What Oddsmakers Think About When Setting College Basketball Lines

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Hardwood hysteria continues to build on college campuses, presenting the bettor with a set of challenges and considerations that have a limited application to the NBA. While there are some similarities between the games and the players do progress from one league to the other, the reality is that setting college basketball lines is quite different from NBA. There's the obvious as NBA games will easily cross the 200-point mark while college basketball contests don't often push past 150. In the NBA, games go 48 minutes in four quarters but if you're setting college basketball line, it's a different situation with halves and full-game as it's only two 20-minute frames.

With that in mind, let's take a look at what the oddsmakers think about when setting college basketball lines.

Numbers Game

Competition all but mandates that bookmakers post prices on over 200 teams, (as compared to 30 NBA clubs) providing the gambler with many more options. As good as the oddsmakers at betting sites are, for bettors, it's a lot easier to find a bad number among 100 games than it is to find one among 13 or 14.

Home Court & College Basketball Lines

Sure this is a factor in NBA play but it's the tiresome travel associated with getting to an away game that puts the road team at a disadvantage in the pro ranks. For that reason, NBA spreads are affected more by schedule than by actual home court.

Since NCAA teams only play about 30 games a year, lengthy road trips aren't a factor in college play. Nevertheless, with its requisite contingent of chanting, sign-waving students, the home court really does matter in college hoops. In fact, the home court can be such an advantage that there may be as much as a 10-point swing in home-and-home series point spreads.


A shorter schedule and more heated rivalries, particularly within conferences or states, all but guarantees that emotion, especially since you're dealing with teenagers, will play a greater role in college basketball than it does in the NBA. For that reason, assessing a team's motivation can be a crucial factor.


Another factor unique to factor to setting college basketball lines is revenge. A team that lost to an opponent once often is troublesome to tame the second time around. This is a scenario that plays itself out in conference play, where splits are more common than sweeps.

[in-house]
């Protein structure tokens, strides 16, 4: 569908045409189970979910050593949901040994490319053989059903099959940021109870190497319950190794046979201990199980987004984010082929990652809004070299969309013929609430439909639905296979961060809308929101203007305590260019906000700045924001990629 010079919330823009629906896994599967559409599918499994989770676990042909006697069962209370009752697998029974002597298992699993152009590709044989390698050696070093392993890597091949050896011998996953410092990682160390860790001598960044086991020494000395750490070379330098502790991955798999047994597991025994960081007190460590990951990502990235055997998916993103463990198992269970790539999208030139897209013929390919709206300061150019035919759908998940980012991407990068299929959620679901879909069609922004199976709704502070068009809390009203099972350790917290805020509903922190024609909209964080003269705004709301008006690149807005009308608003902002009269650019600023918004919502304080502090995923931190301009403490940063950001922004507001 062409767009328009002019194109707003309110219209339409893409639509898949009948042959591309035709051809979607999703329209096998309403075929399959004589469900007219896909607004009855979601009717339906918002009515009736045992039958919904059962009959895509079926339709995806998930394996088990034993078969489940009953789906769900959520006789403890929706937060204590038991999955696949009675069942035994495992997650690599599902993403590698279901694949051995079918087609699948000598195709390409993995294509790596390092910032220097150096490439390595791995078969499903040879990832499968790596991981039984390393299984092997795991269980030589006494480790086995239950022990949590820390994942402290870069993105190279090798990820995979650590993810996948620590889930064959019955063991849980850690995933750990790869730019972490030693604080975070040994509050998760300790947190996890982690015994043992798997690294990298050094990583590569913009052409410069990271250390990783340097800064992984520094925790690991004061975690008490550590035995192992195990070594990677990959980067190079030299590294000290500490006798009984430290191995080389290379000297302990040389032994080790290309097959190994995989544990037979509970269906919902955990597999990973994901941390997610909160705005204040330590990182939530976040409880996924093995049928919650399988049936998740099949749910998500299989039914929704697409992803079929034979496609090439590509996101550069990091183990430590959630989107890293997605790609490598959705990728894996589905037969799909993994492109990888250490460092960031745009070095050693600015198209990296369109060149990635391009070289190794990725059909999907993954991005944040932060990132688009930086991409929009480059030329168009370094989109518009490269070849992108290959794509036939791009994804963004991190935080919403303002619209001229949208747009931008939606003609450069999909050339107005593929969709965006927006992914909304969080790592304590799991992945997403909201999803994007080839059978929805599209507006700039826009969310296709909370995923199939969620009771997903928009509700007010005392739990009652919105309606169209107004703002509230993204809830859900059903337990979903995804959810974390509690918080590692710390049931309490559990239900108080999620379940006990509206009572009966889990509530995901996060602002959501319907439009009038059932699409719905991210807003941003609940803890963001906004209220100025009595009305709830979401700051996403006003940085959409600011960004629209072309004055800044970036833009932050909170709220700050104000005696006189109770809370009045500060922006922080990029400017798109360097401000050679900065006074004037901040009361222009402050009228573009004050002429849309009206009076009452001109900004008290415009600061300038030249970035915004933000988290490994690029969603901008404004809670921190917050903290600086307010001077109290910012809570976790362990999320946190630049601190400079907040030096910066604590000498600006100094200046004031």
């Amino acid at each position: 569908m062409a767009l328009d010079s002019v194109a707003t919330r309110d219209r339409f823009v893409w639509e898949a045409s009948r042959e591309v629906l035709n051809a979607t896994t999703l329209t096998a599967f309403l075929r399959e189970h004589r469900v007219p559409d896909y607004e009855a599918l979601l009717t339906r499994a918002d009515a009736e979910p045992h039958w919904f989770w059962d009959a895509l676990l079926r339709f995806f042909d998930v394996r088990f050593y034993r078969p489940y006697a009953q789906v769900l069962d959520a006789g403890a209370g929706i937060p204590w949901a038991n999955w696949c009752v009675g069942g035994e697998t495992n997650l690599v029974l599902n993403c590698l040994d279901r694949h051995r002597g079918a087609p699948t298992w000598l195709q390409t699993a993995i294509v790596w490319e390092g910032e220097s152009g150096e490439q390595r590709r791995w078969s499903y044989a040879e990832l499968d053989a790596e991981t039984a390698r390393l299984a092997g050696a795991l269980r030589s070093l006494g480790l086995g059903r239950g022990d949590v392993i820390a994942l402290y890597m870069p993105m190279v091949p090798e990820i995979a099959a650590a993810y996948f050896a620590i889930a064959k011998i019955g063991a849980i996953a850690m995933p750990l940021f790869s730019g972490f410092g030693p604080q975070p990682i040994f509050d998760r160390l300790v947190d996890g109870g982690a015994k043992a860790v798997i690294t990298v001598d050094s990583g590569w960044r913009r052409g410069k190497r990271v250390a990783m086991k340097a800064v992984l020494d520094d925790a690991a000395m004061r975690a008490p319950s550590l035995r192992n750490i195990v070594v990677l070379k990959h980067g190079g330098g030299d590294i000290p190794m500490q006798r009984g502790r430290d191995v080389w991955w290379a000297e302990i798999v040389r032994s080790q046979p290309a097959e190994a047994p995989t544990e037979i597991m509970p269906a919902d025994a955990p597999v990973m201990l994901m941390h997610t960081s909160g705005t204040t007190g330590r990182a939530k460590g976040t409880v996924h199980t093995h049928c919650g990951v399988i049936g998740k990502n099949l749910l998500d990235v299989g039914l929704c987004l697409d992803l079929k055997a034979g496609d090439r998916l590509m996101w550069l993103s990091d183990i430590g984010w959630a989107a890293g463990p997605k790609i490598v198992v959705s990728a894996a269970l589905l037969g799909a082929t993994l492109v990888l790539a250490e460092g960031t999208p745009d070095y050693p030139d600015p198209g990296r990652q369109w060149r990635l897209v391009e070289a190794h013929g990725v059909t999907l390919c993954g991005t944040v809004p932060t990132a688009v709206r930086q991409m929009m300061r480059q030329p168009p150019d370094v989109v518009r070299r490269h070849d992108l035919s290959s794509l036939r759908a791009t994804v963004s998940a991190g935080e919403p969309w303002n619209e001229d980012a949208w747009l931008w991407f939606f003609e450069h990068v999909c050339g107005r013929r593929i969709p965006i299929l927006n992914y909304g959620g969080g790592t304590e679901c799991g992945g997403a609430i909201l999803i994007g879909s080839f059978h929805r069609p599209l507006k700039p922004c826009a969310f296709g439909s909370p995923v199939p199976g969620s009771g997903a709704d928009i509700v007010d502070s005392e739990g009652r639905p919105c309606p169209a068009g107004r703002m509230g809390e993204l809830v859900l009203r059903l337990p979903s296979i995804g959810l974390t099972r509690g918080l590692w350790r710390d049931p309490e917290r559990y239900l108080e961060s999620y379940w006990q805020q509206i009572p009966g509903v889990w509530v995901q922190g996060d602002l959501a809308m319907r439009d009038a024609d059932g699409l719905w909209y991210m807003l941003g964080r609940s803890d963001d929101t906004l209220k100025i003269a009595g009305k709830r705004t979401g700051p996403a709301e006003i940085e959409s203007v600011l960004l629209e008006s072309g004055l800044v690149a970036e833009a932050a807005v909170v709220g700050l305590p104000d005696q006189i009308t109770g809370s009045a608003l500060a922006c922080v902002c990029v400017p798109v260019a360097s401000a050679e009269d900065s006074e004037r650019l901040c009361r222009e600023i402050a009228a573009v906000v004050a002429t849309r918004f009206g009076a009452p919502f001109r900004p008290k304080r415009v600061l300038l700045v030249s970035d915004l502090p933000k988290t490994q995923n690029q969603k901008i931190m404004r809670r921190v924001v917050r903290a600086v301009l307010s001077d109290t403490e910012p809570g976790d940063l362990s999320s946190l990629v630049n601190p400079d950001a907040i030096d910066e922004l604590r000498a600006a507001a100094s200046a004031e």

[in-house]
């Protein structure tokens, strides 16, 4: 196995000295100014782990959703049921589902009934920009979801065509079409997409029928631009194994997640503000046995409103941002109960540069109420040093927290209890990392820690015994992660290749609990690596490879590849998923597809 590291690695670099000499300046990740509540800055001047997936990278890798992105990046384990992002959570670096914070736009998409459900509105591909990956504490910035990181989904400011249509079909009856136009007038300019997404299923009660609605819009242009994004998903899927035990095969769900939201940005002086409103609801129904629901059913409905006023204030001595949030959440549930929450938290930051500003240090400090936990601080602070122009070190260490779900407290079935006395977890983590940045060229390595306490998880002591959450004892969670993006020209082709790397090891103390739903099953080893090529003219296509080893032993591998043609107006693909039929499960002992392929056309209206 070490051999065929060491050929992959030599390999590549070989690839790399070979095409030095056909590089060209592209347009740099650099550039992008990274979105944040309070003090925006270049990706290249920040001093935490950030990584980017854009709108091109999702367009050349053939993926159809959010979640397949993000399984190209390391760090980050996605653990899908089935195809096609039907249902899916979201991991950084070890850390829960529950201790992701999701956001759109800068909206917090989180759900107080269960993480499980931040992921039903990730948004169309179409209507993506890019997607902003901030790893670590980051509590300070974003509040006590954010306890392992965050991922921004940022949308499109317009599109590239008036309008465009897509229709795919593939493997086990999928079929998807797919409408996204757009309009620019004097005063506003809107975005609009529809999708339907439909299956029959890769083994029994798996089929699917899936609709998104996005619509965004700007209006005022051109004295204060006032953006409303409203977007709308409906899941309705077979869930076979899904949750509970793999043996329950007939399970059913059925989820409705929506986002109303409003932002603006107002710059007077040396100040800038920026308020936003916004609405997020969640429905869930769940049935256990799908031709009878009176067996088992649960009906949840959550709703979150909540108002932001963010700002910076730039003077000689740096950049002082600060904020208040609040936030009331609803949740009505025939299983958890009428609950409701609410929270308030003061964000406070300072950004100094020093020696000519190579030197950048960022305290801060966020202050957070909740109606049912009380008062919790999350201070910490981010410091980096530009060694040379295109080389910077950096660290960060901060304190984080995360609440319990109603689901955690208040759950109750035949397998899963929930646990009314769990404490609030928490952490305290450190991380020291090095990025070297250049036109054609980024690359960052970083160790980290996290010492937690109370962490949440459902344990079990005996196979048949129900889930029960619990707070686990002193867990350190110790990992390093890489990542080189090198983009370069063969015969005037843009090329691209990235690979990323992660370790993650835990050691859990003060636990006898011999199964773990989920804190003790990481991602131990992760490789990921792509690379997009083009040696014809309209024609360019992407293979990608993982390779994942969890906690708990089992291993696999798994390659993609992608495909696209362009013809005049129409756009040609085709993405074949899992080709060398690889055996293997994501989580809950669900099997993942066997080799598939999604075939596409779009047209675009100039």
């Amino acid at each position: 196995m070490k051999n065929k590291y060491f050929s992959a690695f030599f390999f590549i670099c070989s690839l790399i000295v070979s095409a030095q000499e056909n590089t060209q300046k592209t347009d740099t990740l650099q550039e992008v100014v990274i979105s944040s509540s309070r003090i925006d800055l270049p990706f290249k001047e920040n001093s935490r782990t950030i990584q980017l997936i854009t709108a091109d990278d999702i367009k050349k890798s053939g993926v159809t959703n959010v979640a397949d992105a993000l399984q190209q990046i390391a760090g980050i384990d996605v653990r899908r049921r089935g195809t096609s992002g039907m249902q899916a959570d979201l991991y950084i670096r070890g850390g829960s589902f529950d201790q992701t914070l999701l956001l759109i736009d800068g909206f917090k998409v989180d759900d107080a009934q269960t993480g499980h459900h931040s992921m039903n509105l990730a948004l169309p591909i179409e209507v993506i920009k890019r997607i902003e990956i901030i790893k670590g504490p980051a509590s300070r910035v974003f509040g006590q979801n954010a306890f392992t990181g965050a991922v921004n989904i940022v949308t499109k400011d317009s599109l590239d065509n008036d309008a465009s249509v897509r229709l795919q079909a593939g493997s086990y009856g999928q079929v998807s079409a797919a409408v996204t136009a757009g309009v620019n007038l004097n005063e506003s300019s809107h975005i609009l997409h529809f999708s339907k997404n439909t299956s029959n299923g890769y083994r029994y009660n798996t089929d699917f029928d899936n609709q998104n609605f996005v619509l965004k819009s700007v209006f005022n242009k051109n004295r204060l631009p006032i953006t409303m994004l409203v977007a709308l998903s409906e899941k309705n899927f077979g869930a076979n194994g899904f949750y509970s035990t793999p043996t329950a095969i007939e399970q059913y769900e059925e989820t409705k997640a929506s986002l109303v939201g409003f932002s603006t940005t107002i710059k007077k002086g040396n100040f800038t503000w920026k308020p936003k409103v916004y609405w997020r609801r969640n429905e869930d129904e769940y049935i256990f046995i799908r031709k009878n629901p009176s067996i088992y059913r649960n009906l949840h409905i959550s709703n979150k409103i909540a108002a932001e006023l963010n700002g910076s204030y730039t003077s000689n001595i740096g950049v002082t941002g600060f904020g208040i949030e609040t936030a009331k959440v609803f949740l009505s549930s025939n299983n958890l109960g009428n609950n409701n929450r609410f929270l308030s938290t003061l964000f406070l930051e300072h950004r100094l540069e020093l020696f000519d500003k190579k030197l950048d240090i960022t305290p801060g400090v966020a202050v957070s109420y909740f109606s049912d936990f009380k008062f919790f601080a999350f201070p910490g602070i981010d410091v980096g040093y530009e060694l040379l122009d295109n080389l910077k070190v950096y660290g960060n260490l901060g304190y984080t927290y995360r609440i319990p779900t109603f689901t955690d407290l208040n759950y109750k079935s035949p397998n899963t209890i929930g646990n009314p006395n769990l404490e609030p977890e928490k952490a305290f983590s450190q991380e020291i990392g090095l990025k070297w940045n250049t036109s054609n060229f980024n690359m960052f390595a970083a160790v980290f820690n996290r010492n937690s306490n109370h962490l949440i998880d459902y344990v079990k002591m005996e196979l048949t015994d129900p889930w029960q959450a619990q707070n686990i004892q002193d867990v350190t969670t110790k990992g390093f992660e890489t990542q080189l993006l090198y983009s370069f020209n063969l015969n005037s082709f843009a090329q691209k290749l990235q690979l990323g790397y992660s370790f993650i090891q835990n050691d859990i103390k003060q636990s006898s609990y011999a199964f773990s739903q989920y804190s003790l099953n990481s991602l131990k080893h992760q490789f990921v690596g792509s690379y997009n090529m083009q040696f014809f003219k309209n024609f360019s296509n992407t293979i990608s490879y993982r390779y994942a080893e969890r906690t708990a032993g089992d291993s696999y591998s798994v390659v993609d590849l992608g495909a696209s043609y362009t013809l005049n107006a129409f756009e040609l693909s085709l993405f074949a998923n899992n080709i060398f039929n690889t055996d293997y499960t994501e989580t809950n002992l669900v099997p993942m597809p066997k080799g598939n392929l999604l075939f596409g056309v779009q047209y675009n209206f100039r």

There was a time where first-year recruits sat on the pine and waited their turn. Nowadays, if you're good enough to play, coaches put you in the game. One-and-dones are more common than ever as coaches and programs know what to expect when they recruit these players.

Interestingly, the emergence of freshmen as major contributors has required bookmakers and bettors to track the careers of high school seniors, monitoring their college choices and assessing the impact they may have on those programs. Duke, Oklahoma State, Washington, Kansas, Louisville, Mississippi State, Memphis, Alabama, North Carolina and Connecticut are among the schools whose recruiting hauls could have a sizable impact on their fortunes this season.

Since no sport is more affected by a single player than basketball, every new addition – freshman, junior college or transfer – has the opportunity to alter the dynamic of the team.


Further complicating the college basketball lines and the oddsmaking involved is that college basketball is much more like a three-act play than a seamless season.

Act I extended through the end of the year when teams played most of their non-conference games. For many, this was a good opportunity for experimentation with different lineups and strategies, a time of growing pains that often was reflected by the point spread. Other teams, ones with experienced players, had an obvious edge in cohesiveness. After all, basketball is a team sport.

Act II begins with the tip-off of the conference schedule, which starts this month. Teams have worked out the kinks by now and, for the most part, are ready to face a series of opponents with whom they have some familiarity. The teams may play each other as many as two or three times each season – twice in conference play and perhaps again in the league's tournament – and coaches know each other and their preferred style of play. There are few surprises and, except for those occasions when the very best teams are playing the very worst teams, close games are common.

For the fortunate, the curtain will rise for Act III, the NCAA Men's Basketball Tournament, in March. It is the unpredictable nature of the “Big Dance,” the convergence of teams that have as much in common as Rick Majerus and hair spray, which makes March Madness odds making and wagering the challenge that it is.

Because of its uniqueness, bet makers and bet takers approach the tournament both respectful and wary of an entirely different set of factors that rarely come into play during college basketball's regular season. We'll examine those elements next spring.